Riggs: When he passed away, I felt like I lost a friend as most of us did. That same day I thought of putting him in Balloon Fight, but didn’t immediately. I slept on it. The next morning, I still had the idea in my mind so I went for it. It was a very simple hack only taking me a few hours. I never wanted to capitalize on someone’s death so I never intended to sell it, making the patch free to download. It was only after being inundated with requests to sell them that I figured I’d add the charity element so proceeds (after the cost of materials) went to Extra Life that year. The patch will always be free, though. I’m honored that people have played this hack in their Extra Life streams via emulation or they would make their own repro.
HPP: How do you feel about gaming going the way of digital and Nintendo deciding to use carts for the upcoming Nintendo Switch?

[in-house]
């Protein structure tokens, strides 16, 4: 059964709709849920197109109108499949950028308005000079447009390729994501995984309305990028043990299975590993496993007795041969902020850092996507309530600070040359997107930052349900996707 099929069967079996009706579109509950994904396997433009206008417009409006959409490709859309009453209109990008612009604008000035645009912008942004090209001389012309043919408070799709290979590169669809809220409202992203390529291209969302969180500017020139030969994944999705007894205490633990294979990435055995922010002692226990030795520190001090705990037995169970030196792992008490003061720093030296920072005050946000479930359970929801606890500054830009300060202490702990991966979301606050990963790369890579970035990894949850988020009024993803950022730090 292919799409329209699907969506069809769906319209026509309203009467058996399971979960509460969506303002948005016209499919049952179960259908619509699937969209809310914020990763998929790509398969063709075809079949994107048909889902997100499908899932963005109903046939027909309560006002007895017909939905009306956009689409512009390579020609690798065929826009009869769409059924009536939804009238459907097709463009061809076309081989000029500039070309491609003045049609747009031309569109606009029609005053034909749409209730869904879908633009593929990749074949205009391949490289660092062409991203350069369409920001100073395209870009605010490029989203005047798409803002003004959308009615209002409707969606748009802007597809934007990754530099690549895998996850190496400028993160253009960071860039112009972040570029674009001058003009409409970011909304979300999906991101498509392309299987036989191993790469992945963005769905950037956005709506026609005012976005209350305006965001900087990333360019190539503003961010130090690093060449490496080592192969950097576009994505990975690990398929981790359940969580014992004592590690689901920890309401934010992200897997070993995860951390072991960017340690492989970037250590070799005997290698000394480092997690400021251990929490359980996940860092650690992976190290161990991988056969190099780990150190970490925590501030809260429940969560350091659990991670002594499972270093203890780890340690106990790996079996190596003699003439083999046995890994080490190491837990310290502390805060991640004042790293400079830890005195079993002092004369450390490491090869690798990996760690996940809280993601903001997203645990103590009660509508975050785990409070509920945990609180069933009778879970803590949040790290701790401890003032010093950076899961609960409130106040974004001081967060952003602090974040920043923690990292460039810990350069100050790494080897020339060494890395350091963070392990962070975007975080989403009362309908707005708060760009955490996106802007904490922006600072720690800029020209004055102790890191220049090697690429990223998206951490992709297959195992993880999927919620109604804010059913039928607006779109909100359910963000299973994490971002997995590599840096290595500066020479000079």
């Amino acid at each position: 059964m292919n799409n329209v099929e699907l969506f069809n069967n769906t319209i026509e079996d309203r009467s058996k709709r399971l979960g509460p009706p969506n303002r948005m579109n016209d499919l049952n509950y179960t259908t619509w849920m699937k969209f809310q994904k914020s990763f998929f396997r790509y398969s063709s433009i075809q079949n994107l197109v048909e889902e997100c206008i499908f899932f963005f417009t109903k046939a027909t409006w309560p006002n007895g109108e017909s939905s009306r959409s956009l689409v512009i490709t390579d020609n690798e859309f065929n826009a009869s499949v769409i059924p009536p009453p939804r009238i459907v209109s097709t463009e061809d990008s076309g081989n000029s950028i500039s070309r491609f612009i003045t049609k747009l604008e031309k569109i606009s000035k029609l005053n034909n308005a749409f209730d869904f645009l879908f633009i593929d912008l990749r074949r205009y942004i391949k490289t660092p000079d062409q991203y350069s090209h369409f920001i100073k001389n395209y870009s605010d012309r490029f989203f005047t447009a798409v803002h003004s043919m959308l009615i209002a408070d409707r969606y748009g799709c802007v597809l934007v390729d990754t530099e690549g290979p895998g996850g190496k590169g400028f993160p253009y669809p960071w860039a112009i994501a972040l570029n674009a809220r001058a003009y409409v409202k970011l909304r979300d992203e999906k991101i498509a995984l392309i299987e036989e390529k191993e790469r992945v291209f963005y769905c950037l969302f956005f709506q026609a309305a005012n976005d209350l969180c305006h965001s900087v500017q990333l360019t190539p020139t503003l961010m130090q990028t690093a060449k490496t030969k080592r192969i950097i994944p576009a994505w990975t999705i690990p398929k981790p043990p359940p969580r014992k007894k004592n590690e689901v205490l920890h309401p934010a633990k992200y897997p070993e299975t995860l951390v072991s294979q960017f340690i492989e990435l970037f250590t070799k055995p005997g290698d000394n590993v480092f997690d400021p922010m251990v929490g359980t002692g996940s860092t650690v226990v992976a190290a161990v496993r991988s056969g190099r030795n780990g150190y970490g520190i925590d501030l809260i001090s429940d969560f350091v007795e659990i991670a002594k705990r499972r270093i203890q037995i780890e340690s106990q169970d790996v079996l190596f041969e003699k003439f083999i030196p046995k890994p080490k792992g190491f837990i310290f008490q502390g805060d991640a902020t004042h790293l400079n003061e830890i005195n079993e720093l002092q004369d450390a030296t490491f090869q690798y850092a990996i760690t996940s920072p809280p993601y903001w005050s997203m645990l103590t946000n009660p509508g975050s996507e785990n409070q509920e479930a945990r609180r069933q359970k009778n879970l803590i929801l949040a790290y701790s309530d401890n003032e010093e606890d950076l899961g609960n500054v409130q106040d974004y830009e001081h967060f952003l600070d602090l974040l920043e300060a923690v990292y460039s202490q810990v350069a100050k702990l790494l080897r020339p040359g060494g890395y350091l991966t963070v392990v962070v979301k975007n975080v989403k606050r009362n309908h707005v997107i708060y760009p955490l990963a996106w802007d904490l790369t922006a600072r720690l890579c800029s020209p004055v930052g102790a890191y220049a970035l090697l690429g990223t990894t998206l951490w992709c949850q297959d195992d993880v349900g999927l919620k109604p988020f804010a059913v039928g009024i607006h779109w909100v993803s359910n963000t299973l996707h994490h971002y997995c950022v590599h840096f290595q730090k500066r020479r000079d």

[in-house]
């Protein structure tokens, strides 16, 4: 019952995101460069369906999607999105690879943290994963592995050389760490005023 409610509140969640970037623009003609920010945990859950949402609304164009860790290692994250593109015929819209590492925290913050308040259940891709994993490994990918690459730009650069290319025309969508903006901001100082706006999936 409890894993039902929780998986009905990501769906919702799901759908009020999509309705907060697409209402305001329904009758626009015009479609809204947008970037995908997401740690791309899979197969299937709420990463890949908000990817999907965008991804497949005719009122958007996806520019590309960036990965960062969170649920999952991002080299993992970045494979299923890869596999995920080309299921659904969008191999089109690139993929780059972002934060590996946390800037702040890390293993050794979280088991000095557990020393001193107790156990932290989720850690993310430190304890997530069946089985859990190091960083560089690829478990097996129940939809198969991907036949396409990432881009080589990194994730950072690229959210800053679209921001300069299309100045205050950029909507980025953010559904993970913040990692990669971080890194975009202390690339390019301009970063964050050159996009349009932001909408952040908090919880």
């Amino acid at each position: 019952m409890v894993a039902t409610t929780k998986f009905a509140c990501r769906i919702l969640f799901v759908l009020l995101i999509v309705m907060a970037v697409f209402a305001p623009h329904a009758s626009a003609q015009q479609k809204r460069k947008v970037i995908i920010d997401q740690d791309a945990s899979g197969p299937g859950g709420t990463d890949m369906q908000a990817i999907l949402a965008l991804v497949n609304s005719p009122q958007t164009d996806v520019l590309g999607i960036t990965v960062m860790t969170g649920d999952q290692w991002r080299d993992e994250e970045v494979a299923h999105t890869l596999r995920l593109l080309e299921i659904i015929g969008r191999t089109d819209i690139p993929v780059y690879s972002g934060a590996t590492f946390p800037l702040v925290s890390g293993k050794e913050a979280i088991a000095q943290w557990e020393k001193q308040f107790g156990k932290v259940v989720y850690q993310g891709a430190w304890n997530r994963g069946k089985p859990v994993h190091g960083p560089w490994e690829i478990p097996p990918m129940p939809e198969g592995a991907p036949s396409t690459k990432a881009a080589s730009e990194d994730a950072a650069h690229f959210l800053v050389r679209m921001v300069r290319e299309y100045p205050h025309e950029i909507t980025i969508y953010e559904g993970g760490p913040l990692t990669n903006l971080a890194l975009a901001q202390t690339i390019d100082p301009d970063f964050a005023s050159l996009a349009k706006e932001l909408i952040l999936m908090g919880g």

Riggs: I’m one of the few who doesn’t mind digital versions of games but I would always rather have the physical copy. I love my PSPgo as it’s full of all the games I need without the need to replace discs or store them anywhere. The old 8-bit Nintendo cartridge is one of the most icon images in gaming. The thought of Nintendo not having a physical media option sounds wrong.
HPP: Can you list any websites of other YouTube channels that gamers can visit if they need help with creating, repairing, or hacking carts?
Riggs: The reason I started making tutorials on hacks and repros is because I couldn’t find anything online to a guy like me who, believe it or not, isn’t very tech-savvy. I’ve seen some documents that explain, in a very matter-of-fact way that the A20 need to go to the m12+ or something and I couldn’t make heads or tails of it. I just wanted to know what goes where. I didn’t care why, so long as it worked. The best thing, really, is find someone else who can and pick their brain. I’m eager to help if I can because I want to see what creative things others can do.
Be sure to check out John’s video below and find out how to win UpUpDownDown for the NES!
And don’t forget to check out John’s YouTube channel and subscribe!
Thanks, John! Keep on hacking!